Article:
rather let a thousand blossoms bloom and each have our own video
server? Online video databases like YouTube seemingly are the ideal
artist portfolio online, with unlimited uploads and a massive audience.
MySpace is inhabited by bands and musicians, but why don't video
artists and filmmakers occupy YouTube? If we look at the videos on
YouTube, what aesthetics do we find? Is there a homogenous style that
only builds on eyewitness tv and candid camera formats? And now that
music videos and commercials increasingly resemble video art, can we
define how exactly artistic practices influence the look of online
footage? What would it mean to take YouTube Art serious? Is YouTube a
medium and platform in itself for art works or is it merely used as a
promotional device? Many have used YouTube to produce diary-type
performances in which they either played themselves or pretended to be
some character. What status do we give to such ego documents? Is
YouTube used by artists as a tool to intervene in social and political
issues? In this session we will present projects such as:

Evening Programme / Exhibition

Video Slamming
"Short, user-created videos are creating a new kind of watching
experience, one more about 'snacking' than half-hour sitcoms." (The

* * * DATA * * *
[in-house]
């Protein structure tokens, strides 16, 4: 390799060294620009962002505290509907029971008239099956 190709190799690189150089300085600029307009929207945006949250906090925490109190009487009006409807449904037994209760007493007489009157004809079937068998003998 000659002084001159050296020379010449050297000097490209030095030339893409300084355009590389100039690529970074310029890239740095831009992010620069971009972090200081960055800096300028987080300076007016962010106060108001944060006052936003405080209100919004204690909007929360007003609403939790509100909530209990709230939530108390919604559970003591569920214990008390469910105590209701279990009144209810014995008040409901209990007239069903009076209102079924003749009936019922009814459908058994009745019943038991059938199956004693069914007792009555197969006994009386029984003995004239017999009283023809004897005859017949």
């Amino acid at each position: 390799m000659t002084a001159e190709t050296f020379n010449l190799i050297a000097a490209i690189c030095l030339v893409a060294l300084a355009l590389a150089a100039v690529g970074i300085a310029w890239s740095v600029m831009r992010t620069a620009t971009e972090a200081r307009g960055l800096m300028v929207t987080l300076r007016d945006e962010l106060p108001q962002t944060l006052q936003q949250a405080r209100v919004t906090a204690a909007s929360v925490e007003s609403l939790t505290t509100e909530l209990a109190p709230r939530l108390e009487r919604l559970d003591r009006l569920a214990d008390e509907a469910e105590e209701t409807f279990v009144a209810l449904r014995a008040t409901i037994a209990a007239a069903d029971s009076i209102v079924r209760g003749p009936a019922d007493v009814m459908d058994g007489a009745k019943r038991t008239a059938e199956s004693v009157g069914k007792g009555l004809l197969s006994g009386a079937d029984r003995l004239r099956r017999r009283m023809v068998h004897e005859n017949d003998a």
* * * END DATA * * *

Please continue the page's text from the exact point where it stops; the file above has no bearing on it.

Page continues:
Much like poetry slamming the use of short video fragments has become a
dominant mode in visual culture. Where are the video files found and
how are they used and played with? Is 'video slamming' the new way of
watching audiovisual files? This session is all about the new ways of
watching, using, and playing with moving images: scratching, sampling,
mixing, but also (meta) tagging, recommending etc. This session will
feature performances, live acts and lectures.

Video Vortex Discussion List:

With this discussion list we like to gather responses to the rise of
YouTube and similar online video databases. What does YouTube tell us
about the state of art in visual culture? Is YouTube the corporate
media structure of the 21st century? What are the artist responses to
YouTube aesthetics?

General information about the mailing list is at:

To post to this list, send your email to:

This list is meant for all those interested in the topic, and will
possibly continue after the event in late 2007.

Practical info:

November 30 and December 1, 2007.

PostCS 11, PostCS building
Oosterdokskade 3-5
1011 AD Amsterdam
T: 020 - 62 55 999

Organized by
Institute of Network Cultures, HvA Interactive Media, Amsterdam

Editorial team
Geert Lovink, Sabine Niederer, Shirley Niemans

Affiliated researchers
Seth Keen, Vera Tollmann

Shirley Niemans

For further information, please contact
Shirley Niemans, shirley(at)networkcultures.org